A MESSAGE FROM THE AUTHORS
Hello, and welcome to the second issue of our Trust
and Leadership newsletter.
this issue, we introduce our "Leadership
Dim Sum" series of briefs. In this series,
we will describe a variety of scenarios involving the
people at the top - the inner circle. We'll talk about
some of the characters you'll find there and the messes
they get into.
servings of Dim Sum will give you a chance to objectively
view certain scenarios so that you'll be better prepared
when you are thrust into them.
forward this newsletter to your colleagues and friends
who are interested in organizational and leadership
issues. Your feedback is always welcome at email@example.com
-Rob and Anne-
will take courage to restore investors' faith
Dim Sum: Surviving the Porcupine
LEADERSHIP DIM SUM, PART I: HOW INTIMATE
IS YOUR INNER CIRCLE?
CEO now has 11 direct reports. He convenes a twice-monthly
management group meeting of those direct reports, plus their
top lieutenants. Nearly 60 people now take part. The pace
of these meetings has become one of “report-out”
after “report-out.” It has turned into serial
information delivery at turtle speed. And there isn’t
much, if any, depth to the discussions. Virtually no business
gets done there any more.
to think about: How does one define what “at the top”
really means? Is a group of 10 (or 20 or 60) too many? How
does the rest of the organization see an inner circle? What
expectations do they have of its members?
began with this scenario because we felt it was important,
as we begin the Leadership Dim Sum series, to tackle the important
question of who, exactly, we’re including in our definition
of “at the top.”
Did the Inner Circle Go?
A leader’s vision of his or her inner circle
and other individuals’ views on who that circle includes,
or should include, may be different. Someone recounted to
Annie their experience of being hired into a management position
in fast-paced start-up. Before this person was hired –
when she was considering the job, and the company was similarly
considering her – she was given access to everything.
“Business plans, confidential financial models, detailed
results, you name it,” she recalled. “ The CEO
asked me for strategic advice, and, I felt, truly valued my
she joined the company. And almost immediately, she realized
that she was not, in fact, a member of the inner circle. “Perhaps
no one is a prophet in their own land. It was striking how
forthcoming he was with information in the recruiting phase,
and how receptive he was to my ideas, and how much that changed
once I actually joined the organization,” she explained.
"The problem was that I had been given enough data ahead
of time about revenue projections, and I had access to daily
revenue numbers, so I quickly realized that the company was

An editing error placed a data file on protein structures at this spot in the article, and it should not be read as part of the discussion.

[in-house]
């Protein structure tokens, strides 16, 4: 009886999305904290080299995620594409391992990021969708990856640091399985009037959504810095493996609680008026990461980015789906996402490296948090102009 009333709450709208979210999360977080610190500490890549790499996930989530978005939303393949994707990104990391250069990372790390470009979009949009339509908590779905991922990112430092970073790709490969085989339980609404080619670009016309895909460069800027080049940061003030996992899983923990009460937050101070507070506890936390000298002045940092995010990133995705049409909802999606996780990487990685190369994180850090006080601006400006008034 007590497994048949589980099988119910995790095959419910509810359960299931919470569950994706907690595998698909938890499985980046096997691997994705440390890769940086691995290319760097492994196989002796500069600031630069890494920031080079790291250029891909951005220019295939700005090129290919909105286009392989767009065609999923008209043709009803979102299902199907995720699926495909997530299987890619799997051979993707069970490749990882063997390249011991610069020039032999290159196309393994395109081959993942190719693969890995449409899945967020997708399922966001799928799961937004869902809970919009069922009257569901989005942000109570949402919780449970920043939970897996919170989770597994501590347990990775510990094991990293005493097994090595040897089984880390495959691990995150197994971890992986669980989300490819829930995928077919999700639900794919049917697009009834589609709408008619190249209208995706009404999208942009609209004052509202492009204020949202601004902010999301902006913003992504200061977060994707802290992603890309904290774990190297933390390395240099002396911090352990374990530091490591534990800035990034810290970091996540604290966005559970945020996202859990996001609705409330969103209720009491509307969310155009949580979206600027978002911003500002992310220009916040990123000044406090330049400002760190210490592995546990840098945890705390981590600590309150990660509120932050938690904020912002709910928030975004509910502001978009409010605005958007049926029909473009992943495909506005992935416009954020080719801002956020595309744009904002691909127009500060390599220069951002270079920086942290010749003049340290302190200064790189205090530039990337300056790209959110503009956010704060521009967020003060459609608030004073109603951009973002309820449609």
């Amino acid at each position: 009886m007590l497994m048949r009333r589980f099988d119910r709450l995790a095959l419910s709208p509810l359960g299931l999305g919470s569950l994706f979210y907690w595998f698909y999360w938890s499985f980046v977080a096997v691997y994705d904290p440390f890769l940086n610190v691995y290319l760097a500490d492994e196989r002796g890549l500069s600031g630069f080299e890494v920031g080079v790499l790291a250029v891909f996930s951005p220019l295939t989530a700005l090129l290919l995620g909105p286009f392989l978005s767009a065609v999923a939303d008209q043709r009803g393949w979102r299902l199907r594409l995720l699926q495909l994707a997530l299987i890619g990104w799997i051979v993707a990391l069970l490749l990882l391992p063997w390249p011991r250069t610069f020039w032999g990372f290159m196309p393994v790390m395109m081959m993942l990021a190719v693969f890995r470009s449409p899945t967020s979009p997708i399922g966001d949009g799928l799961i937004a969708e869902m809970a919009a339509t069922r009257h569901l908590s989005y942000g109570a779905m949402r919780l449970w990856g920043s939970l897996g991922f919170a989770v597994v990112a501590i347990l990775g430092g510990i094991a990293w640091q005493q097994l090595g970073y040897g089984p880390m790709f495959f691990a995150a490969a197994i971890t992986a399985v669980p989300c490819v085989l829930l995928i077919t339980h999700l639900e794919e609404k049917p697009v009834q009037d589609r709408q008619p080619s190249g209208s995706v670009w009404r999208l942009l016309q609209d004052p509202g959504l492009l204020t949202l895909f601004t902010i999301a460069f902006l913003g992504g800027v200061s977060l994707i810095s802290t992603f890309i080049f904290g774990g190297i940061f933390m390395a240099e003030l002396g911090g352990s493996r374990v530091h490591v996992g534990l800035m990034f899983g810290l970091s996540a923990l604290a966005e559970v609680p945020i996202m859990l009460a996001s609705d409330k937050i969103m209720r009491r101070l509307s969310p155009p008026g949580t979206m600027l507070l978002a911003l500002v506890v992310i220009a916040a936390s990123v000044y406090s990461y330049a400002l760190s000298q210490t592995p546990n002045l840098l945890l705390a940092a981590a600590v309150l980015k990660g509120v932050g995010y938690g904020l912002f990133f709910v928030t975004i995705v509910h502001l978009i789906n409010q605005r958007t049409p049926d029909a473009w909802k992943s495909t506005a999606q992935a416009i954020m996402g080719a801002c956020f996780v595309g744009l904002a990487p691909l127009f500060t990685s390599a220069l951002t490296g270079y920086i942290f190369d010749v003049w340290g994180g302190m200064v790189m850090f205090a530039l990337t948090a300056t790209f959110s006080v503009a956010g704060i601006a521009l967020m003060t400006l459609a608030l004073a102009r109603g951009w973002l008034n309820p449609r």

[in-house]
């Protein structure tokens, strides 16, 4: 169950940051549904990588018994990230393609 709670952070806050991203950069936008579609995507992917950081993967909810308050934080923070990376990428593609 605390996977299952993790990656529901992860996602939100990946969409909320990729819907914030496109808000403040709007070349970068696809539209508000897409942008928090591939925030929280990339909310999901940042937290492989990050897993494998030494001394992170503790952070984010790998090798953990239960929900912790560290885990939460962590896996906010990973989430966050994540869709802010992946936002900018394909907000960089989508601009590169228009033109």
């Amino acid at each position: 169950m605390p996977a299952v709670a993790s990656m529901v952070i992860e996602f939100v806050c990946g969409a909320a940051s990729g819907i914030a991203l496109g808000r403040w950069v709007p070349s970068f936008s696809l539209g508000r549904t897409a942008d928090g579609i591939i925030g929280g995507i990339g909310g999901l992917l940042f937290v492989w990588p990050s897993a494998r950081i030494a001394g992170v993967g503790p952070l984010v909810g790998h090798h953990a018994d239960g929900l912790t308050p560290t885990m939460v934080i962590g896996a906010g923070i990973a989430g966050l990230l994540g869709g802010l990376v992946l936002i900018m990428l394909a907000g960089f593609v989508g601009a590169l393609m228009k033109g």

in trouble. Yet when I asked for confirmation – and
wanted to weigh in with my opinions – the CEO shut me
out, told me everything was ‘just great.’ To compound
things, the other people in the organization expected me to
have information because they thought that I was in the CEO’s
inner circle. So they were less trusting of me because they
felt I was hiding things, holding back.”
the size, scope, and definition of an inner circle may vary,
we tend to think of them as being the small cluster of individuals
surrounding a particular executive who share most confidential
data and who feel comfortable speculating on outcomes and
scenarios with one another.
Is there a tipping point? We think there is. We think the
ideal inner circle is made up of no more than six or eight
people (OK, nine if you really stretch). Our sense is that
if the group gets much larger, it’s not really an “inner”
circle at all. A larger group cannot develop the intimacy
of a smaller one – and the bonds of trust are more likely
to form within niches within the group, rather than between
and among all members. You should use your own judgment in
the matter – your organization has its own unique dynamics,
of which we have no knowledge -- but keep in mind that it
is always easier to expand a circle than it is to shrink it.
of our clients uses the concept of chairs at a table to determine
the optimum size of their inner circle at the corporate and
regional levels. They look at how many chairs are placed around
the table, and who is sitting at each chair. They have found
that eight to ten chairs works best for them. But they always
have to ask the question - do we have the right people in
the right chairs? Good for them for constantly asking.
an inner circle be dictated by the org. chart? To a great
extent, yes. Let’s put it this way: If there is someone
on your senior management team whom you do not feel comfortable
including in your inner circle, then it’s time to consider
whether that person in fact belongs that high in the organization
in the first place.
is it important to be clear about who’s in? You bet.
If not explicitly, then implicitly. Remember Tom Wolfe’s
The Electric Kool-Aid Acid Test? In it, he talked
about being either “On the bus” or “Off
the bus.” If you were on, you knew it. And if you had
to ask if you were on, you weren’t. Don’t make
people ask. Be careful not to lead people astray by giving
them signals that could be subject to misinterpretation. If
someone is not in the inner circle, don’t give them
information that would lead them to believe that they are.
WITH THE AUTHORS OF THE TRUSTED LEADER
Please contact us at firstname.lastname@example.org
for information about having us work directly with you and
© 2003 Robert Galford and Anne Seibold
Drapeau All Rights Reserved